Hailey Shapiro ‘22, a Cornell student, spent a semester abroad in Kotagari, India, learning about public health. While she had to leave India early due to the COVID-19 pandemic, she completed her literature review about holistic mental healthcare for indigenous communities in the Nilgiris Biosphere Reserve region of Southern India from her home in California. Shapiro spoke to The Borgen Project about her research on the mental health and well-being issues faced by the indigenous Adivasi people in India, as well as the strengths and limitations of different strategies developed to address these issues.

“Learning from local scholars and community members was vital research. Programs to support community wellness are never a one-size-fits all, because all communities have unique resources and challenges,” Shapiro said.

The Link Between Communal Traditions and Well-Being

Adivasi communities in India have long faced disruptions to traditional ways of life. The British colonial government rarely recognized their communal land ownership traditions, which were central to traditional practices of hunting, gathering and practicing shifting cultivation. The Indian government has designated many of the forests they traditionally hunted, gathered and farmed as protected land, which means the Adivasi are still barred from using the land to feed themselves. Most Adivasi now work as day laborers for agricultural plantations and government construction programs.

Community cohesion that provided essential social support for psychological well-being in earlier times has grown weaker as the Adivasi no longer hunt or farm together as frequently and are displaced from their land. The widespread land loss not only prevents the Adivasi from supporting themselves in traditional ways, but it also causes many youths to leave the community in order to find work and has exacerbated the issues of food insecurity and poverty.

These disruptions to community support systems have caused or exacerbated stress for many community members. However, India’s main mental health program, the District Mental Health Policy, does not collaborate with non-clinical agencies to address psycho-social factors.

Community Outreach, Mental Health Services in India and Medicalization

While psychiatric medications have been found to be an effective strategy to assist those struggling with mental health concerns, The Keystone Foundation recognizes that a holistic approach can make psychiatric strategies more effective. The Keystone Foundation trains community health workers to assist with the delivery of mental health services; the organization also works with the family and friends of patients to help patients adhere to medications.

Another organization providing mental health services in India within the context of the community it serves is The Banyan, a mental healthcare nonprofit. The Banyan started as a homeless shelter and became a mental health service provider that focuses on the needs of mentally ill women in Chennai, India. The Banyan uses a variety of strategies including in-patient and outpatient care as well as community outreach and aid to those coping with both mental health struggles and poverty. Through frequent surveys, they identified that their clients wanted to stay in their homes and that facilitating work opportunities and providing healthcare in more remote areas could help make that goal possible.

According to Shapiro’s literature review, learning from the example of The Keystone Foundation, The Banyan and other providers of holistic care could lead to better mental healthcare outcomes for indigenous communities and other marginalized groups.

“We need a holistic approach to community mental health that responds to communities’ unique challenges using communities’ unique resources,” said Shapiro. “According to my research, we can learn what factors are most important to address by incorporating communities’ voices into the intervention decision-making process.”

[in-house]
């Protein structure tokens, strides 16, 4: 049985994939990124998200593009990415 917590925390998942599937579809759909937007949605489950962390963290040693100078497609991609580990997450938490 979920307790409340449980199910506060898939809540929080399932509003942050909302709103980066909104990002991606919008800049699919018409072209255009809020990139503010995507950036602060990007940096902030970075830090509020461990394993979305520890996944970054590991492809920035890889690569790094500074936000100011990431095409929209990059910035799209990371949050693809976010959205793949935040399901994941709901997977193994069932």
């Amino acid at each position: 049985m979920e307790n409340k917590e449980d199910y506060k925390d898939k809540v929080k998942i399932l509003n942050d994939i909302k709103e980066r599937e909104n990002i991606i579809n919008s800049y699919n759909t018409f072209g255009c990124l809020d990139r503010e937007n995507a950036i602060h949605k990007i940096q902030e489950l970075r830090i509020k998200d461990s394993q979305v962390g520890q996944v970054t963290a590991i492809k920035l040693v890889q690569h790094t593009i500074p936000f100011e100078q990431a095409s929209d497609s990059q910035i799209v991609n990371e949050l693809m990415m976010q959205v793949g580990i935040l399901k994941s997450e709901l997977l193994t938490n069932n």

– Tamara Kamis
Photo: Flickr


Indigenous communities make up 12.6 percent of Mexico’s total population. Despite their significant numbers, this population faces much higher rates of poverty, poorer health outcomes and lower life expectancies than their non-indigenous counterparts. As of 2015, 80.6 percent of indigenous peoples in Mexico lived in extreme poverty, and as a result, indigenous education in Mexico suffers.

Five Facts About Indigenous Education in Mexico

  1. Compared to national averages and non-indigenous outcomes, indigenous children in Mexico are severely disadvantaged. Only 27 percent of indigenous children in Mexico graduate from high school. The national illiteracy rate is 8.4 percent, but the illiteracy rate among indigenous peoples is 44 percent. Indigenous children are more likely than non-indigenous children to drop out of school, and indigenous girls are especially at risk of not completing their education.
  2. Some of the major obstacles to indigenous education in Mexico are the lack of schools in rural areas (where indigenous peoples are more likely to live), lower-quality teachers or teachers who reach burnout and overall poorer academic performance (measured by test scores and other achievements) due to the language barrier. Spanish is the typical language of instruction in schools in Mexico, despite the fact that it is often a second (or even third) language for indigenous children.
  3. The approach to indigenous education in Mexico has evolved over time. In 1978, Mexico created a General Department of Indigenous Education. In the 1980s, the general philosophy of indigenous education was “bilingual and bicultural.” However, this was only implemented in a handful of pilot programs and the development of primers in 40 of the most common indigenous languages. In the 1990s, the philosophy shifted to “bilingual and ” In 2001, the Federal Ministry of Education created a branch called Coordination in Intercultural Bilingual Education. Two laws have also enshrined the right to education for indigenous peoples – the Amendment on Indigenous Rights (2001) and the General Law on the Linguistic Rights of Indigenous Peoples (2003).
  4. The Compensatory Education Project, partnered with the World Bank, has supported the expansion of CONAFE (the National Council for Educational Development). CONAFE is at the forefront of improving indigenous education in Mexico. It provides educational services in rural areas and in indigenous communities. The expansion of CONAFE focuses specifically on its early child development programs, its school-based management programs and providing traveling tutors to schools with the lowest levels of academic performance.